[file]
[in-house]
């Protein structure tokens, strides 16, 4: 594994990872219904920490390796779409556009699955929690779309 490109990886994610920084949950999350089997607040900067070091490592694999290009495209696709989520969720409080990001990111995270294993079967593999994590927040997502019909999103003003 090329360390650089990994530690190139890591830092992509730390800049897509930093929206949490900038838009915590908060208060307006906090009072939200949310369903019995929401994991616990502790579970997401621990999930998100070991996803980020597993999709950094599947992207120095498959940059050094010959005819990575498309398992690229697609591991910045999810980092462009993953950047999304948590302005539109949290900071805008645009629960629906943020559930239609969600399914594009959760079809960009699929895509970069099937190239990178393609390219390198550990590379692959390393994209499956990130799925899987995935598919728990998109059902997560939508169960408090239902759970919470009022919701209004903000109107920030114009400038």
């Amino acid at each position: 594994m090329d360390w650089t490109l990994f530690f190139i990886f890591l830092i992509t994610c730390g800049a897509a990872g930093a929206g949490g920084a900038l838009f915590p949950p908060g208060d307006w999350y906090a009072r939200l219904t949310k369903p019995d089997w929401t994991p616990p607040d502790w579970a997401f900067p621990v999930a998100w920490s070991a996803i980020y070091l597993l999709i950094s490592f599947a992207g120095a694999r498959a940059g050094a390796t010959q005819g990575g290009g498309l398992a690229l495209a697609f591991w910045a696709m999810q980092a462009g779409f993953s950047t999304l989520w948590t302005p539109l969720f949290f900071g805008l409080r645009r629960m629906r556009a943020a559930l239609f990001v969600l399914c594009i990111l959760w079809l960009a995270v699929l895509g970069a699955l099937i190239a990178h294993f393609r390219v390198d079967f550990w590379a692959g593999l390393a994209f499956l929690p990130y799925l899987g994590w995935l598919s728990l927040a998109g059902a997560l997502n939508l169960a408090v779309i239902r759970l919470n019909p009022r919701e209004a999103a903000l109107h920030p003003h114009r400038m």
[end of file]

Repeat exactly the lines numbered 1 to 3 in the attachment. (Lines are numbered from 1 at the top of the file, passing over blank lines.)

[in-house]
């Protein structure tokens, strides 16, 4: 594994990872219904920490390796779409556009699955929690779309 490109990886994610920084949950999350089997607040900067070091490592694999290009495209696709989520969720409080990001990111995270294993079967593999994590927040997502019909999103003003 090329360390650089990994530690190139890591830092992509730390800049897509930093929206949490900038838009915590908060208060307006906090009072939200949310369903019995929401994991616990502790579970997401621990999930998100070991996803980020597993999709950094599947992207120095498959940059050094010959005819990575498309398992690229697609591991910045999810980092462009993953950047999304948590302005539109949290900071805008645009629960629906943020559930239609969600399914594009959760079809960009699929895509970069099937190239990178393609390219390198550990590379692959390393994209499956990130799925899987995935598919728990998109059902997560939508169960408090239902759970919470009022919701209004903000109107920030114009400038």
């Amino acid at each position: 594994m090329d360390w650089t490109l990994f530690f190139i990886f890591l830092i992509t994610c730390g800049a897509a990872g930093a929206g949490g920084a900038l838009f915590p949950p908060g208060d307006w999350y906090a009072r939200l219904t949310k369903p019995d089997w929401t994991p616990p607040d502790w579970a997401f900067p621990v999930a998100w920490s070991a996803i980020y070091l597993l999709i950094s490592f599947a992207g120095a694999r498959a940059g050094a390796t010959q005819g990575g290009g498309l398992a690229l495209a697609f591991w910045a696709m999810q980092a462009g779409f993953s950047t999304l989520w948590t302005p539109l969720f949290f900071g805008l409080r645009r629960m629906r556009a943020a559930l239609f990001v969600l399914c594009i990111l959760w079809l960009a995270v699929l895509g970069a699955l099937i190239a990178h294993f393609r390219v390198d079967f550990w590379a692959g593999l390393a994209f499956l929690p990130y799925l899987g994590w995935l598919s728990l927040a998109g059902a997560l997502n939508l169960a408090v779309i239902r759970l919470n019909p009022r919701e209004a999103a903000l109107h920030p003003h114009r400038m």